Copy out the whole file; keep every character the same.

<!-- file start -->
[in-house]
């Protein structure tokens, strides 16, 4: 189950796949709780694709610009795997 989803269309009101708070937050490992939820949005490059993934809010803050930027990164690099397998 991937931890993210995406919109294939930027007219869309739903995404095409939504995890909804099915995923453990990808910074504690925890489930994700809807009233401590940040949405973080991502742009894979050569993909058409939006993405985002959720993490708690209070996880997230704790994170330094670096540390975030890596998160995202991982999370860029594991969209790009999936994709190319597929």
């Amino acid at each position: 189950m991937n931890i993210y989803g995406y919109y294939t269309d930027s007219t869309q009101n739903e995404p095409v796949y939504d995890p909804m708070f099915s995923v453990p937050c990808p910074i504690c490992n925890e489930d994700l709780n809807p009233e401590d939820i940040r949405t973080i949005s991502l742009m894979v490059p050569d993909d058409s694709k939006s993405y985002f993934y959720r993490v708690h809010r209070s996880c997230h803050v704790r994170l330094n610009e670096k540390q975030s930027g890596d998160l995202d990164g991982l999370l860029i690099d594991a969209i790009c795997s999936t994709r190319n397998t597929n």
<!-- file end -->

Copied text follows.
[in-house]
């Protein structure tokens, strides 16, 4: 189950796949709780694709610009795997 989803269309009101708070937050490992939820949005490059993934809010803050930027990164690099397998 991937931890993210995406919109294939930027007219869309739903995404095409939504995890909804099915995923453990990808910074504690925890489930994700809807009233401590940040949405973080991502742009894979050569993909058409939006993405985002959720993490708690209070996880997230704790994170330094670096540390975030890596998160995202991982999370860029594991969209790009999936994709190319597929």
């Amino acid at each position: 189950m991937n931890i993210y989803g995406y919109y294939t269309d930027s007219t869309q009101n739903e995404p095409v796949y939504d995890p909804m708070f099915s995923v453990p937050c990808p910074i504690c490992n925890e489930d994700l709780n809807p009233e401590d939820i940040r949405t973080i949005s991502l742009m894979v490059p050569d993909d058409s694709k939006s993405y985002f993934y959720r993490v708690h809010r209070s996880c997230h803050v704790r994170l330094n610009e670096k540390q975030s930027g890596d998160l995202d990164g991982l999370l860029i690099d594991a969209i790009c795997s999936t994709r190319n397998t597929n």